Anna Carabelli

J.M. Keynes: method, probability and uncertainty

  • Abstract

Informations and abstract

Keywords: Keynes, Probability, Uncertainty, Economic method, Economic theory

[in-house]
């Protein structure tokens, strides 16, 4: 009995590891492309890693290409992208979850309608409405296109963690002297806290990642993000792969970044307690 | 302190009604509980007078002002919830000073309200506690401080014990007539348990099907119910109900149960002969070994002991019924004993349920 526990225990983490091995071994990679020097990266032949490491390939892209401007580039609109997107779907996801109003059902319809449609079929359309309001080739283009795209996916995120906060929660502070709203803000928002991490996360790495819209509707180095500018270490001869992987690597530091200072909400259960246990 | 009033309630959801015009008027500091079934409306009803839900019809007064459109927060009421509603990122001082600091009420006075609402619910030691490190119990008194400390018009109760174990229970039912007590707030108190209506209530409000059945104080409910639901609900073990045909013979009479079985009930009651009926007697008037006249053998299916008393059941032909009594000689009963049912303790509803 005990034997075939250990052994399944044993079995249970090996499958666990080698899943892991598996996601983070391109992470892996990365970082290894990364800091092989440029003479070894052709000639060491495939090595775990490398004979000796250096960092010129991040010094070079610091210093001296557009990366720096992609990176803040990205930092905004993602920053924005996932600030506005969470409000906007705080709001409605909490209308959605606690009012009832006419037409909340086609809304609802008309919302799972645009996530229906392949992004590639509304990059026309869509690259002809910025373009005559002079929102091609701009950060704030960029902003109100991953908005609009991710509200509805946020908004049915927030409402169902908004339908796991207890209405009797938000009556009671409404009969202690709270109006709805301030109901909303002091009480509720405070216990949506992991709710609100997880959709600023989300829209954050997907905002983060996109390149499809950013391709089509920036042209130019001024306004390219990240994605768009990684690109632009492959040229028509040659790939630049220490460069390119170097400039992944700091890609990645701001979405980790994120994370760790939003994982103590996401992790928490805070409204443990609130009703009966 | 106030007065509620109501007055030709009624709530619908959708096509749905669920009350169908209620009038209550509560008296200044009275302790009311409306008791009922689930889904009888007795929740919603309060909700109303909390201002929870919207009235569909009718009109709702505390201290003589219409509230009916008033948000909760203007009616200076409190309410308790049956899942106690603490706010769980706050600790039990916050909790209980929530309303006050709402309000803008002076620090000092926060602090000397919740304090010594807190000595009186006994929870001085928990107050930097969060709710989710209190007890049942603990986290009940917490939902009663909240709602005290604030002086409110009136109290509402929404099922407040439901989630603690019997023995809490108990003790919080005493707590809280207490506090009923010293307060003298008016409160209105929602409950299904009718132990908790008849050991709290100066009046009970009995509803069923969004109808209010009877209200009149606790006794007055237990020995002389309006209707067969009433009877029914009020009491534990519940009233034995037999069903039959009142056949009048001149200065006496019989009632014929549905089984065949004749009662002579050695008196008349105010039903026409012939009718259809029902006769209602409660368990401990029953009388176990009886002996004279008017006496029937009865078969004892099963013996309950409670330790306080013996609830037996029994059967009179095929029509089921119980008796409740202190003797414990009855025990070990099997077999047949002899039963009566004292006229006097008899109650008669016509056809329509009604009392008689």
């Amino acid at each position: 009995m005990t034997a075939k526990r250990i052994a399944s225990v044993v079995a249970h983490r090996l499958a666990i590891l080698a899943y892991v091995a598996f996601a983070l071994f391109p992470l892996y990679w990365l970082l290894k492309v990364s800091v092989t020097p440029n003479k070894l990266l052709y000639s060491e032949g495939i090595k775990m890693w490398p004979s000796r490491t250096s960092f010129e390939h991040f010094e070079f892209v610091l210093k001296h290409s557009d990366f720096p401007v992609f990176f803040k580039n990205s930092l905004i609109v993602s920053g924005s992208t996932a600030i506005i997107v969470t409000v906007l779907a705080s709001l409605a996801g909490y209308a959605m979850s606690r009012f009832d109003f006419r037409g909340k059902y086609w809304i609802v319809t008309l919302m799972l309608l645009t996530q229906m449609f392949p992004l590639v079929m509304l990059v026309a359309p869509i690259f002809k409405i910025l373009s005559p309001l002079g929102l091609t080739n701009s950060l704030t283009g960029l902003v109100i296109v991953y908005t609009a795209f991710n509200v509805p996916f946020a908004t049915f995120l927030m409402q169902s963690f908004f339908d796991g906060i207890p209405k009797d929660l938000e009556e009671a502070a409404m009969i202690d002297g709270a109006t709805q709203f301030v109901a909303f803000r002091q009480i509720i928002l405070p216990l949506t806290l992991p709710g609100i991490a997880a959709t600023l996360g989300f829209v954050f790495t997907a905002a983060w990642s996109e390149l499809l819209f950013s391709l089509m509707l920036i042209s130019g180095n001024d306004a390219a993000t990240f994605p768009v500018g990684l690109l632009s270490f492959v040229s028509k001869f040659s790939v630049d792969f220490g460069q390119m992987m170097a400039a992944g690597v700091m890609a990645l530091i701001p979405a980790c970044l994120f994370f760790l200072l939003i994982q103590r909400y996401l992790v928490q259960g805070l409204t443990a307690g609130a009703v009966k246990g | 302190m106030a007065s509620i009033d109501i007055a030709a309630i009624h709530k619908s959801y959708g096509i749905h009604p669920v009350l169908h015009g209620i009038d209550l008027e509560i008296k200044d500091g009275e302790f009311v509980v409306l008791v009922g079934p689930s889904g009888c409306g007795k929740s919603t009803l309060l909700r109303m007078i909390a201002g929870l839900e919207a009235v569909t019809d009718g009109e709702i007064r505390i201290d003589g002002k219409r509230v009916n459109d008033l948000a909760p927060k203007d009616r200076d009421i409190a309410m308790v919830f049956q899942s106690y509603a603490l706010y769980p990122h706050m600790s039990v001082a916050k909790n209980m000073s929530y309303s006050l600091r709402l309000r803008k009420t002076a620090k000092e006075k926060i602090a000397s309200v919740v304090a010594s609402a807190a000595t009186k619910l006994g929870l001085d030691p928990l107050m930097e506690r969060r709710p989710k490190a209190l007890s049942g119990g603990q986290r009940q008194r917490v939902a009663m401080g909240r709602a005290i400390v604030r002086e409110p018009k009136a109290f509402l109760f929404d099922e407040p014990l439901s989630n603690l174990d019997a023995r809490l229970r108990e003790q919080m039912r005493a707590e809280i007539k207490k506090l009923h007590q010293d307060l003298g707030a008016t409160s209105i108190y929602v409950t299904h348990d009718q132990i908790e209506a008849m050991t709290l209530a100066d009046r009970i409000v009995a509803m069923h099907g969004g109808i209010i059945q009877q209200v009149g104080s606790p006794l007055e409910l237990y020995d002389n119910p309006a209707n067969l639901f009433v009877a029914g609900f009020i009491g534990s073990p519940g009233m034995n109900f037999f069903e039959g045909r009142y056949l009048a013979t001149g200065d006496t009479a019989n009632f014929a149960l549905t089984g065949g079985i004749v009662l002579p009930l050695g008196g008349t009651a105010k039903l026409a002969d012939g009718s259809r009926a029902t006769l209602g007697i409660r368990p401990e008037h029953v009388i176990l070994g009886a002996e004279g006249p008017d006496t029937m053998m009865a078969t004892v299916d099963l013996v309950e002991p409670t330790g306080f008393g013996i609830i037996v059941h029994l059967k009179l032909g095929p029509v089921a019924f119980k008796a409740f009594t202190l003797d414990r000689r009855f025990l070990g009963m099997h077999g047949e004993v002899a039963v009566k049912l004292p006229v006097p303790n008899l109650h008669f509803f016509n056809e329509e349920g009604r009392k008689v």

Keynes’s economic theory is precisely, and truly, a method, and a logic, a new way of reasoning in economics, wherein form and content are not independent entities. Keynes’s method is best described as an apparatus of probable reasoning, where the term probable refers to the logical conception of probability he exposed in his A Treatise on Probability. Probable reasoning is a non-demonstrative organised way of thinking, which however cannot furnish infallible answers nor settled conclusions. Keynes’s theory of economics is in fact non-positivistic: it consists in a method of analysis, which necessarily requires reader’s involvement. Readers are called upon to follow Keynes in his further analysis of the economic material. Keynes’s theory is in fact an open-end theory shaped by an open system of thought. In Keynes’s economics, there are no theoretical limits to further analysis: all closures are provisional, and the list of probable repercussions is never complete. The General Theory provides a perfect illustration of such an open-end theory produced by an equally open system of thought and a way of dealing with uncertainty

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